A World Wide Highway Clean Up Program Got Its Start in Tyler, Texas
Have you been a part of a group that adopts a section of highway and periodically take a day to pick up trash alongside that road? Did you know that program started in East Texas? Yup, March 9, 1985, the first ever Adopt-A-Highway was adopted in Tyler, Texas on a two-mile stretch of Highway 69 just outside of Loop 323.
How did it come about?
In 1984, James Evans, who was an engineer for the Texas Department of Transportation, was behind a truck in Tyler and trash was getting blown out of the truck bed. Evans was thinking about the tax payer cost of keeping the highways clean. To subvert this, he decided to go to some local volunteer groups and asked if they would be willing to pick up trash along various highways.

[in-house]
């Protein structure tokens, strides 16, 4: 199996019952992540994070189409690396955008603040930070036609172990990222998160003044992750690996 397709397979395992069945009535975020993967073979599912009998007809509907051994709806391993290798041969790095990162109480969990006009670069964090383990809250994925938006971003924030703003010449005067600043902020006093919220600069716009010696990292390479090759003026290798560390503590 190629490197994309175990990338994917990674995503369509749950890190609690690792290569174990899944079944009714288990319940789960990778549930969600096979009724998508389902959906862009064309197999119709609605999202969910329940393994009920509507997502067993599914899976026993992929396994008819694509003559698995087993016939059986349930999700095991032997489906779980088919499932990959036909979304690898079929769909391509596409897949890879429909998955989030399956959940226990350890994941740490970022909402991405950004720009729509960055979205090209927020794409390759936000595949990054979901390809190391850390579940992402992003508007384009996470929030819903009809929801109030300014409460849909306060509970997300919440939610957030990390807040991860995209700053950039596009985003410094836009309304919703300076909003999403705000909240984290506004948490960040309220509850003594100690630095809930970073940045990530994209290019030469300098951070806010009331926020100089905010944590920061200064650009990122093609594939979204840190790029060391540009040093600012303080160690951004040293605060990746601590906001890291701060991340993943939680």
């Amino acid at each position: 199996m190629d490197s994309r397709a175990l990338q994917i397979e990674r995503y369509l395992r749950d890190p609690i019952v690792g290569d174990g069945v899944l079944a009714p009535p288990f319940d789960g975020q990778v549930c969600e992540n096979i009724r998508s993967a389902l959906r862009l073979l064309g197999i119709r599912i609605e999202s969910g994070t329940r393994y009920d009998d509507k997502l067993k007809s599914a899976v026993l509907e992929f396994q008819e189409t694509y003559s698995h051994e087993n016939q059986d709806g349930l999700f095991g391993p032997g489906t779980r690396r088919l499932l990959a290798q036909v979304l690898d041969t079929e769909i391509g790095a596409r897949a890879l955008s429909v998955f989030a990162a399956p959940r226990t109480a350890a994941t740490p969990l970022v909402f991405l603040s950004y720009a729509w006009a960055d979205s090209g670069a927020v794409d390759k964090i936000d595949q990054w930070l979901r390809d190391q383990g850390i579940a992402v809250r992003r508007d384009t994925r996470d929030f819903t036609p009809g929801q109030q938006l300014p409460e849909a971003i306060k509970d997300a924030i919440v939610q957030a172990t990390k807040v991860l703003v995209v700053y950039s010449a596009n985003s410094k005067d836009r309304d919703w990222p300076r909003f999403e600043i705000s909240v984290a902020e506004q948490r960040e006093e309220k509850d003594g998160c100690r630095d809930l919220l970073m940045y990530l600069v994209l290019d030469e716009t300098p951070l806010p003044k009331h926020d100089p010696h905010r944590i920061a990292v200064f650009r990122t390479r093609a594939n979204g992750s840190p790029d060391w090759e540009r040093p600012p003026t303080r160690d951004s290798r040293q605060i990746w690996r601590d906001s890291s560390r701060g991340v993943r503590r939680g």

Sadly, nobody took Evans up on his offer.
It wasn't until the Public Information Officer for the Tyler District of Texas Department of Public Transportation (TxDOT), Billy Black, took up the cause and got the Adopt-A-Highway program off the ground. Black set up training for those who wanted to volunteer and provided equipment for them to use.
Which Tyler group became the first to sign up?
The Tyler Civitan Club became the first group to adopt that portion of Highway 69 and still does to this day. Following their inspiration, other groups followed suit and began adopting their own stretches of East Texas highways including schools and churches.
The program began catching on across the state and then across the United States. It even reached into Canada, Japan and New Zealand.
If you would like to Adopt-A-Highway in your area, go to txdot.gov.